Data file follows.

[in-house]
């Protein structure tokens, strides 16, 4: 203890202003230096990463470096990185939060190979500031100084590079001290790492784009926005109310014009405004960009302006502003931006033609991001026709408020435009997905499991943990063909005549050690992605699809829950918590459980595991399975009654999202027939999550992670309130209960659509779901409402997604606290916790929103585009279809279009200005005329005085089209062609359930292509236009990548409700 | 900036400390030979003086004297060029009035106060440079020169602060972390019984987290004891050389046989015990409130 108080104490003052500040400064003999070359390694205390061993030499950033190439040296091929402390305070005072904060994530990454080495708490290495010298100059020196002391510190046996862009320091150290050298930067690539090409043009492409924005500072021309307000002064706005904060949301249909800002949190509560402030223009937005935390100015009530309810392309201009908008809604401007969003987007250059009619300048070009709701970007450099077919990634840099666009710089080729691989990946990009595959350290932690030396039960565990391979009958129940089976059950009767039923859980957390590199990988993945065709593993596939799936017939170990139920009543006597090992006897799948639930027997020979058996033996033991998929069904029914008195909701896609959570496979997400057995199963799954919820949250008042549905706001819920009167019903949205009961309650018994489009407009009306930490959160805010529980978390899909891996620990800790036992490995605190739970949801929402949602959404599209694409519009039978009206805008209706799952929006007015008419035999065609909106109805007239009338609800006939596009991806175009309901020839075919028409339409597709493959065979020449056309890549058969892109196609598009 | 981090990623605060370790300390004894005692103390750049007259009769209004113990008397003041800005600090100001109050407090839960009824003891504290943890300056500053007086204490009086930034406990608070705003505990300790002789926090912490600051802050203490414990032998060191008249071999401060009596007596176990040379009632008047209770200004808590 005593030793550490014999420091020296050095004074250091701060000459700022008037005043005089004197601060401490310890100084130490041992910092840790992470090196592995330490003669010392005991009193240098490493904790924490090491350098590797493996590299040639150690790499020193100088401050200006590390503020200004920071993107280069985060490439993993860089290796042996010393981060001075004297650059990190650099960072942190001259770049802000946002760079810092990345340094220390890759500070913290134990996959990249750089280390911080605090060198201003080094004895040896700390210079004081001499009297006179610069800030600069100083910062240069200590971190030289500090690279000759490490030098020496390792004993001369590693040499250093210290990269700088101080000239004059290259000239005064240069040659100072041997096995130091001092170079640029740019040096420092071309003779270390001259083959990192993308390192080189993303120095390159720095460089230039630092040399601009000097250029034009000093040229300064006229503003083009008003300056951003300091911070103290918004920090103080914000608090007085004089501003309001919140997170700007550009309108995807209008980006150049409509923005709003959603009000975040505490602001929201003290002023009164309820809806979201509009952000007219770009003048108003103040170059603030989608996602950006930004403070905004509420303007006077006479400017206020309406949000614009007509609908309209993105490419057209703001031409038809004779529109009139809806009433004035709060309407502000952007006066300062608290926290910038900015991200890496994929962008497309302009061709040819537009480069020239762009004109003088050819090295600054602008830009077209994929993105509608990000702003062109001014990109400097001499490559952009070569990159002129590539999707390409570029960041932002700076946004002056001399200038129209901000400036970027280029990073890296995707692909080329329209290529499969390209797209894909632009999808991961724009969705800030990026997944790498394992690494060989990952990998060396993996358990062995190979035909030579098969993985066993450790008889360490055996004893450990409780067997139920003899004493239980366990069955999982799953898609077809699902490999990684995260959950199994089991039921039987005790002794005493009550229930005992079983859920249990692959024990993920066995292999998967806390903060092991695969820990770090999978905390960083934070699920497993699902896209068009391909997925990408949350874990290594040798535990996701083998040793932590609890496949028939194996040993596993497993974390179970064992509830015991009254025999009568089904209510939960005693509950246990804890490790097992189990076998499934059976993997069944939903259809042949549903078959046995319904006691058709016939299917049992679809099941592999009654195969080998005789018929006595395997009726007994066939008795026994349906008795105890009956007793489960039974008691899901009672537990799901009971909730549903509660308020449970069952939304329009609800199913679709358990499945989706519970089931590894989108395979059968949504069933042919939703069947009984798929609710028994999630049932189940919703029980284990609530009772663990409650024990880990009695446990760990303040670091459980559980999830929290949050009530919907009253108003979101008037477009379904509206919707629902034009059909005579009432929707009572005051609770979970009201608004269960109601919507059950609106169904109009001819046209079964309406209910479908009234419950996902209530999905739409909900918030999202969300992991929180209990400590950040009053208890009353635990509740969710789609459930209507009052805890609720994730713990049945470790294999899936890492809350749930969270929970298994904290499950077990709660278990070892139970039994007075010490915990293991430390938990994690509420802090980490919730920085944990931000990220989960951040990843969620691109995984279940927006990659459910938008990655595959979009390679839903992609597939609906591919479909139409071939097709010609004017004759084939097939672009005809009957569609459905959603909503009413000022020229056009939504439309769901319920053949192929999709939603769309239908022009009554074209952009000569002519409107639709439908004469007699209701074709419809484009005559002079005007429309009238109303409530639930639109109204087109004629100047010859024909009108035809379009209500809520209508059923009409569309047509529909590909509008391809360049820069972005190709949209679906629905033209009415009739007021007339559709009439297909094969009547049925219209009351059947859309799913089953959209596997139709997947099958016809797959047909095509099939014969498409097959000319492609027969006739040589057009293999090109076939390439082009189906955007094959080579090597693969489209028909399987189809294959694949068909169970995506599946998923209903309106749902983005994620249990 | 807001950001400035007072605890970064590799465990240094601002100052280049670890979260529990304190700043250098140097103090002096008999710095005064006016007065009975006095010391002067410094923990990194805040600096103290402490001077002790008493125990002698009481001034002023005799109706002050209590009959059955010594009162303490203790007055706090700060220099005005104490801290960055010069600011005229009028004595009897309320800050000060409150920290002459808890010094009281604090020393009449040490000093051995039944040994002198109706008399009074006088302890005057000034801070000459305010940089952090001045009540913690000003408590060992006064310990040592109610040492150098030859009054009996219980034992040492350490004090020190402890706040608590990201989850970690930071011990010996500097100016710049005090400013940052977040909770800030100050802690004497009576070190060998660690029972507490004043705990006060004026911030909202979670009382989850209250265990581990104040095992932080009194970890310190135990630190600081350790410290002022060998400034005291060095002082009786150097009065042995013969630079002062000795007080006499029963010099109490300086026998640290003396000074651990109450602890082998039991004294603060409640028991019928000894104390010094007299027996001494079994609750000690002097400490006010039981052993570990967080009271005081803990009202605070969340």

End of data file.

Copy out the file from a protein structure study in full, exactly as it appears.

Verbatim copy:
[in-house]
């Protein structure tokens, strides 16, 4: 203890202003230096990463470096990185939060190979500031100084590079001290790492784009926005109310014009405004960009302006502003931006033609991001026709408020435009997905499991943990063909005549050690992605699809829950918590459980595991399975009654999202027939999550992670309130209960659509779901409402997604606290916790929103585009279809279009200005005329005085089209062609359930292509236009990548409700 | 900036400390030979003086004297060029009035106060440079020169602060972390019984987290004891050389046989015990409130 108080104490003052500040400064003999070359390694205390061993030499950033190439040296091929402390305070005072904060994530990454080495708490290495010298100059020196002391510190046996862009320091150290050298930067690539090409043009492409924005500072021309307000002064706005904060949301249909800002949190509560402030223009937005935390100015009530309810392309201009908008809604401007969003987007250059009619300048070009709701970007450099077919990634840099666009710089080729691989990946990009595959350290932690030396039960565990391979009958129940089976059950009767039923859980957390590199990988993945065709593993596939799936017939170990139920009543006597090992006897799948639930027997020979058996033996033991998929069904029914008195909701896609959570496979997400057995199963799954919820949250008042549905706001819920009167019903949205009961309650018994489009407009009306930490959160805010529980978390899909891996620990800790036992490995605190739970949801929402949602959404599209694409519009039978009206805008209706799952929006007015008419035999065609909106109805007239009338609800006939596009991806175009309901020839075919028409339409597709493959065979020449056309890549058969892109196609598009 | 981090990623605060370790300390004894005692103390750049007259009769209004113990008397003041800005600090100001109050407090839960009824003891504290943890300056500053007086204490009086930034406990608070705003505990300790002789926090912490600051802050203490414990032998060191008249071999401060009596007596176990040379009632008047209770200004808590 005593030793550490014999420091020296050095004074250091701060000459700022008037005043005089004197601060401490310890100084130490041992910092840790992470090196592995330490003669010392005991009193240098490493904790924490090491350098590797493996590299040639150690790499020193100088401050200006590390503020200004920071993107280069985060490439993993860089290796042996010393981060001075004297650059990190650099960072942190001259770049802000946002760079810092990345340094220390890759500070913290134990996959990249750089280390911080605090060198201003080094004895040896700390210079004081001499009297006179610069800030600069100083910062240069200590971190030289500090690279000759490490030098020496390792004993001369590693040499250093210290990269700088101080000239004059290259000239005064240069040659100072041997096995130091001092170079640029740019040096420092071309003779270390001259083959990192993308390192080189993303120095390159720095460089230039630092040399601009000097250029034009000093040229300064006229503003083009008003300056951003300091911070103290918004920090103080914000608090007085004089501003309001919140997170700007550009309108995807209008980006150049409509923005709003959603009000975040505490602001929201003290002023009164309820809806979201509009952000007219770009003048108003103040170059603030989608996602950006930004403070905004509420303007006077006479400017206020309406949000614009007509609908309209993105490419057209703001031409038809004779529109009139809806009433004035709060309407502000952007006066300062608290926290910038900015991200890496994929962008497309302009061709040819537009480069020239762009004109003088050819090295600054602008830009077209994929993105509608990000702003062109001014990109400097001499490559952009070569990159002129590539999707390409570029960041932002700076946004002056001399200038129209901000400036970027280029990073890296995707692909080329329209290529499969390209797209894909632009999808991961724009969705800030990026997944790498394992690494060989990952990998060396993996358990062995190979035909030579098969993985066993450790008889360490055996004893450990409780067997139920003899004493239980366990069955999982799953898609077809699902490999990684995260959950199994089991039921039987005790002794005493009550229930005992079983859920249990692959024990993920066995292999998967806390903060092991695969820990770090999978905390960083934070699920497993699902896209068009391909997925990408949350874990290594040798535990996701083998040793932590609890496949028939194996040993596993497993974390179970064992509830015991009254025999009568089904209510939960005693509950246990804890490790097992189990076998499934059976993997069944939903259809042949549903078959046995319904006691058709016939299917049992679809099941592999009654195969080998005789018929006595395997009726007994066939008795026994349906008795105890009956007793489960039974008691899901009672537990799901009971909730549903509660308020449970069952939304329009609800199913679709358990499945989706519970089931590894989108395979059968949504069933042919939703069947009984798929609710028994999630049932189940919703029980284990609530009772663990409650024990880990009695446990760990303040670091459980559980999830929290949050009530919907009253108003979101008037477009379904509206919707629902034009059909005579009432929707009572005051609770979970009201608004269960109601919507059950609106169904109009001819046209079964309406209910479908009234419950996902209530999905739409909900918030999202969300992991929180209990400590950040009053208890009353635990509740969710789609459930209507009052805890609720994730713990049945470790294999899936890492809350749930969270929970298994904290499950077990709660278990070892139970039994007075010490915990293991430390938990994690509420802090980490919730920085944990931000990220989960951040990843969620691109995984279940927006990659459910938008990655595959979009390679839903992609597939609906591919479909139409071939097709010609004017004759084939097939672009005809009957569609459905959603909503009413000022020229056009939504439309769901319920053949192929999709939603769309239908022009009554074209952009000569002519409107639709439908004469007699209701074709419809484009005559002079005007429309009238109303409530639930639109109204087109004629100047010859024909009108035809379009209500809520209508059923009409569309047509529909590909509008391809360049820069972005190709949209679906629905033209009415009739007021007339559709009439297909094969009547049925219209009351059947859309799913089953959209596997139709997947099958016809797959047909095509099939014969498409097959000319492609027969006739040589057009293999090109076939390439082009189906955007094959080579090597693969489209028909399987189809294959694949068909169970995506599946998923209903309106749902983005994620249990 | 807001950001400035007072605890970064590799465990240094601002100052280049670890979260529990304190700043250098140097103090002096008999710095005064006016007065009975006095010391002067410094923990990194805040600096103290402490001077002790008493125990002698009481001034002023005799109706002050209590009959059955010594009162303490203790007055706090700060220099005005104490801290960055010069600011005229009028004595009897309320800050000060409150920290002459808890010094009281604090020393009449040490000093051995039944040994002198109706008399009074006088302890005057000034801070000459305010940089952090001045009540913690000003408590060992006064310990040592109610040492150098030859009054009996219980034992040492350490004090020190402890706040608590990201989850970690930071011990010996500097100016710049005090400013940052977040909770800030100050802690004497009576070190060998660690029972507490004043705990006060004026911030909202979670009382989850209250265990581990104040095992932080009194970890310190135990630190600081350790410290002022060998400034005291060095002082009786150097009065042995013969630079002062000795007080006499029963010099109490300086026998640290003396000074651990109450602890082998039991004294603060409640028991019928000894104390010094007299027996001494079994609750000690002097400490006010039981052993570990967080009271005081803990009202605070969340």